Two Americans among five dead as officer opens fire on police trainers
A Jordanian officer shot dead two US government security contractors, a South African trainer and two Jordanians, at a US-funded police training facility near the capital, Amman.
The gunman was then killed by security forces responding to the emergency.
US President Barack Obama said he was treating the attack, at the King Abdullah Training Centre in Amman - in which four Jordanians and one Lebanese citizen were wounded - very seriously and that a full investigation was under way.
The gunman, a police captain, was a co-trainer.
Jordanian officials said he had no known terrorist links, but the attack took place on the 10th anniversary of Jordan's deadliest terrorist act, when al-Qa'ida bombs at three hotels in Amman killed 60 people.
The US Embassy in Amman said two American civilian security contractors and a South African contractor were shot dead, and one of the slain Jordanians was a translator, according to the Jordanian government.
It was "premature to speculate on motive at this point" with the investigation proceeding, it said.
The two Americans were working for the US State Department's International Narcotics and Law Enforcement Affairs Bureau training Palestinian security forces.
Mr Obama said: "The fact that someone dressed in military uniform and carried out an attack at a training facility in (Jordan) ... we take this very seriously, and we'll be working closely with the Jordanians to determine exactly what happened."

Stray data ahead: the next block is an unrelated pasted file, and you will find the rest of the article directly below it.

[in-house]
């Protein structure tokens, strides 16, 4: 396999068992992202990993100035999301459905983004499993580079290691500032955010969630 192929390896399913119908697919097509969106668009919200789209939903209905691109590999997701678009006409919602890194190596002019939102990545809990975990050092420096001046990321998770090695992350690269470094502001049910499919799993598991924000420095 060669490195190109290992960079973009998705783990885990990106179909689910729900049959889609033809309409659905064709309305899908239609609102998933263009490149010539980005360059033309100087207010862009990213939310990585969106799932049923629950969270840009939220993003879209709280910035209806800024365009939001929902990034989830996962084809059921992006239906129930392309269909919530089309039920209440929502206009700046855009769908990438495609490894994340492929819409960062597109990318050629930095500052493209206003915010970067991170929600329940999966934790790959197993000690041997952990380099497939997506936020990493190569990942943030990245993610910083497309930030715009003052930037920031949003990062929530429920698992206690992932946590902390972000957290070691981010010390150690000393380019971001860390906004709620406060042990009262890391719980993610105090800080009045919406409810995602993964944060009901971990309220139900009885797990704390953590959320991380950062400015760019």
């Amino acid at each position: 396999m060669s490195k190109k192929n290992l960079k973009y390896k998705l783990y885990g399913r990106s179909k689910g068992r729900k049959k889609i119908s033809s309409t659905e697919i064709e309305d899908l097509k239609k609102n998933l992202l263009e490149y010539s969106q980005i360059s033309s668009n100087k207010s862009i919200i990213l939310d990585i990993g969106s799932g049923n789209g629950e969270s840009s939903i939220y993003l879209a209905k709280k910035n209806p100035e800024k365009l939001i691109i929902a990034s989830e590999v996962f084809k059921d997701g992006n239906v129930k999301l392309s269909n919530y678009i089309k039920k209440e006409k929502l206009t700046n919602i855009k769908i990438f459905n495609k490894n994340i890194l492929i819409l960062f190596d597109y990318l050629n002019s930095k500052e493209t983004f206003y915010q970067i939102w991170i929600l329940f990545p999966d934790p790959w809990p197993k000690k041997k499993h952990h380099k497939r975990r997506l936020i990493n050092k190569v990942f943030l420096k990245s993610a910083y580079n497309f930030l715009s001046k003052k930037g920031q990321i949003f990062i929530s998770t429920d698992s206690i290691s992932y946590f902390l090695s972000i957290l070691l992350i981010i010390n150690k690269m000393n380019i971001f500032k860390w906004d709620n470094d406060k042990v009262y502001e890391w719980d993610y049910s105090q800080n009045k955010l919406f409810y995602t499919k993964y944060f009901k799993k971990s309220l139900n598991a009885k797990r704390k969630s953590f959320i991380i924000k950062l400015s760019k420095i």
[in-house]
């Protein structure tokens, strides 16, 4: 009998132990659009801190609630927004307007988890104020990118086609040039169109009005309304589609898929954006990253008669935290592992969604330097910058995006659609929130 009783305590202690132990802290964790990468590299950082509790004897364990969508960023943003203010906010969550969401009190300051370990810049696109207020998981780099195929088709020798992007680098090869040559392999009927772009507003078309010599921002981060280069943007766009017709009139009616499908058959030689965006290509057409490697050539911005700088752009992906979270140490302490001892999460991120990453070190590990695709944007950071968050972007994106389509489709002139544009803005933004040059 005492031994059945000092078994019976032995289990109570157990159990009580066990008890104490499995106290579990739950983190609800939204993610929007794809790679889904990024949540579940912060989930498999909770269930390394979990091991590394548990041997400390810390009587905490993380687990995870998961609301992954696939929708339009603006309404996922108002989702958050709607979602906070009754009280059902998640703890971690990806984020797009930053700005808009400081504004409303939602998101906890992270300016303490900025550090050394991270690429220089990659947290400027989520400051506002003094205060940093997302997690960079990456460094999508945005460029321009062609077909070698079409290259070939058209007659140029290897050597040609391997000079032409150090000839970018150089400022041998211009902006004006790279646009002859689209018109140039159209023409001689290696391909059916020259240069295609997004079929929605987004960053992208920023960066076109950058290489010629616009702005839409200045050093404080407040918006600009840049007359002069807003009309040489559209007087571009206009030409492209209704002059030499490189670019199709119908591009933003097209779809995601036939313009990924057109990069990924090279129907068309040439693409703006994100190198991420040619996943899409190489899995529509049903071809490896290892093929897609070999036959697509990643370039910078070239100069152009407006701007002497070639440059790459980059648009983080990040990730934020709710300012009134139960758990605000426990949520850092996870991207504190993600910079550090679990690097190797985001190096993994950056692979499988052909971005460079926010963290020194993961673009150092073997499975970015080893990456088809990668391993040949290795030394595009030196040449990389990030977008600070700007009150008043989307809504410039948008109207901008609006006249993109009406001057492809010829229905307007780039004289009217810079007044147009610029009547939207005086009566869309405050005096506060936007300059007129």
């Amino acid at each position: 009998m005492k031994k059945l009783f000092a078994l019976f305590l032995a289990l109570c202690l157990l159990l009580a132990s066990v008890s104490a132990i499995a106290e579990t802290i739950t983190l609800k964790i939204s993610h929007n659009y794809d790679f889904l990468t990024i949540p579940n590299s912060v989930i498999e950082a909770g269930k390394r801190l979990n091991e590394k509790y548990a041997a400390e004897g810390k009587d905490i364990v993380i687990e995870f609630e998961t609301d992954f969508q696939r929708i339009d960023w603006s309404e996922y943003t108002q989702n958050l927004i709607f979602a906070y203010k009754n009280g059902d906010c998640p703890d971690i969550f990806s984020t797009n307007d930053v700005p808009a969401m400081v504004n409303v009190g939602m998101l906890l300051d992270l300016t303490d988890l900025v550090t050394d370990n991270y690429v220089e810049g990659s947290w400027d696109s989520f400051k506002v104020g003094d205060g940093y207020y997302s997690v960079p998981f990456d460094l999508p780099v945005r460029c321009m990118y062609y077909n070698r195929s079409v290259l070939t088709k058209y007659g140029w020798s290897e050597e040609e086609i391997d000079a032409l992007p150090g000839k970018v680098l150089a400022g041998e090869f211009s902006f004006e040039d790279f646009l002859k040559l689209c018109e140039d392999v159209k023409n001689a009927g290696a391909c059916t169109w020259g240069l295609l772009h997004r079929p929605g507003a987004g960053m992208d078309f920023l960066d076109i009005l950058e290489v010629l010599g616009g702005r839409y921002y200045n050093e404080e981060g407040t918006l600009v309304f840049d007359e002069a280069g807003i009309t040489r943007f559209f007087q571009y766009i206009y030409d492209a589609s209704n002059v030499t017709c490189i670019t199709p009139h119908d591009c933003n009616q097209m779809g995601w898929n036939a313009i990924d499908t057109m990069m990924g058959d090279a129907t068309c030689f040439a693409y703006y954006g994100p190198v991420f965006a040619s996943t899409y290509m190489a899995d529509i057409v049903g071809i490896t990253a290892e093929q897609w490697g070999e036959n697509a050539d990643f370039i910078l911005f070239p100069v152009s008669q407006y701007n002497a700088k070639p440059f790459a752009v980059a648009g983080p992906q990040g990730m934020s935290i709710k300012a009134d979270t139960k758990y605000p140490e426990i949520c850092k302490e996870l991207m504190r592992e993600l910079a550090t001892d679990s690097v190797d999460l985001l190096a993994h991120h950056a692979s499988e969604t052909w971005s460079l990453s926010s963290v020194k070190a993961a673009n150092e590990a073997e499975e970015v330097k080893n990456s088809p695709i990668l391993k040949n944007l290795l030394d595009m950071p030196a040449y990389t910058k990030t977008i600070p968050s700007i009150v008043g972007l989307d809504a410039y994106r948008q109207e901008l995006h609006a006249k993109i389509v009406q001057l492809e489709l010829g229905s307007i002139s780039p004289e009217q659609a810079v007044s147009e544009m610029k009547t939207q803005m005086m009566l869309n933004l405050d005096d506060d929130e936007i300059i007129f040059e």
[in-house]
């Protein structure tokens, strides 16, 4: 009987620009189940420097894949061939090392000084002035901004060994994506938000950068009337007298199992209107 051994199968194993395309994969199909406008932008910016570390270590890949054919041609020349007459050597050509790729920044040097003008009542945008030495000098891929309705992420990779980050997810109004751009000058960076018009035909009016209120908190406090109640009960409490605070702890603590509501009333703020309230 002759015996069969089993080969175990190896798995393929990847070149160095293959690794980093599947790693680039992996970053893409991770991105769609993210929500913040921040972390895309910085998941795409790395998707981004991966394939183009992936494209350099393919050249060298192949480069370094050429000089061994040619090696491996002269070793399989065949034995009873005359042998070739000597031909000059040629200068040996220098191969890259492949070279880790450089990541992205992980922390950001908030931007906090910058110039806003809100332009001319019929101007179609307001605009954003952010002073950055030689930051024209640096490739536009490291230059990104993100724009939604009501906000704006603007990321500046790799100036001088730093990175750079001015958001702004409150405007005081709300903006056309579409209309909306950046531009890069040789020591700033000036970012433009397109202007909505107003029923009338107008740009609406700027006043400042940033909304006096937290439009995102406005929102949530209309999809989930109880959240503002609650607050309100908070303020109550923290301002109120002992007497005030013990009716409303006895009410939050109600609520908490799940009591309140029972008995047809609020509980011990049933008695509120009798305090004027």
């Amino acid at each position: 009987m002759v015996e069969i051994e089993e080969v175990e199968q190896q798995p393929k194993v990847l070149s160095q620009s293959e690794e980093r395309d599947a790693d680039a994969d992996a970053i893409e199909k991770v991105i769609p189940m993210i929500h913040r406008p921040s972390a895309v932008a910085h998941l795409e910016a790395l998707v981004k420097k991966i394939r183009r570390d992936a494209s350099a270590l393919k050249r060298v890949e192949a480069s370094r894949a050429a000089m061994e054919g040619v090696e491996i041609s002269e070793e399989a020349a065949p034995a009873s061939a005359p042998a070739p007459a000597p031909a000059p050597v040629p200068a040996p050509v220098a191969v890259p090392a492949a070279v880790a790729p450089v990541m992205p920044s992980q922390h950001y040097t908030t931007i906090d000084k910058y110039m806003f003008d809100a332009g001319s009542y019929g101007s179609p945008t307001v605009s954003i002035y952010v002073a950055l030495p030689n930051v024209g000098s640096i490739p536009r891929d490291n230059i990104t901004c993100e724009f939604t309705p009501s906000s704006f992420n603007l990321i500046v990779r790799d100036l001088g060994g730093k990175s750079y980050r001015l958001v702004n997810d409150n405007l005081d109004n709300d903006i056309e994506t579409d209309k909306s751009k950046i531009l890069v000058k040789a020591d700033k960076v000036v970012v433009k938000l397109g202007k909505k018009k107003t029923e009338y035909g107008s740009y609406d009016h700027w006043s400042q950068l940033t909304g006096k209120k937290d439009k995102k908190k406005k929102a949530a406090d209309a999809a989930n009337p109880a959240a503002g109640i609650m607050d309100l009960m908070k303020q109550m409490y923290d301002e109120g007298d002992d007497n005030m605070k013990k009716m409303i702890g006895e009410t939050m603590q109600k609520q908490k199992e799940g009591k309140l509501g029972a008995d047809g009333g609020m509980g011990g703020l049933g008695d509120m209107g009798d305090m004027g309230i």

Security sources said several earlier militant plots to attack the King Abdullah training centre had been foiled.
Jordanian government spokesman Mohammad Momani said the attacker was gunned down by Jordanian security forces.
The training facility was set up on the outskirts of Amman after the 2003 US invasion of Iraq to help rebuild the shattered country's post-war security forces and to train Palestinian Authority police officers.
Jordan hosts several hundred US contractors, who are part of a military programme to bolster the kingdom's defences, including the stationing of F16 fighter jets that use Jordanian airfields to hit Islamic State (Isil) positions in neighbouring Syria.
But Jordan's role in the war against Isil has raised disquiet among some Jordanians about instability at their borders.
They fear that Amman's enhanced role in the campaign might provoke Islamist bloodshed in their country.
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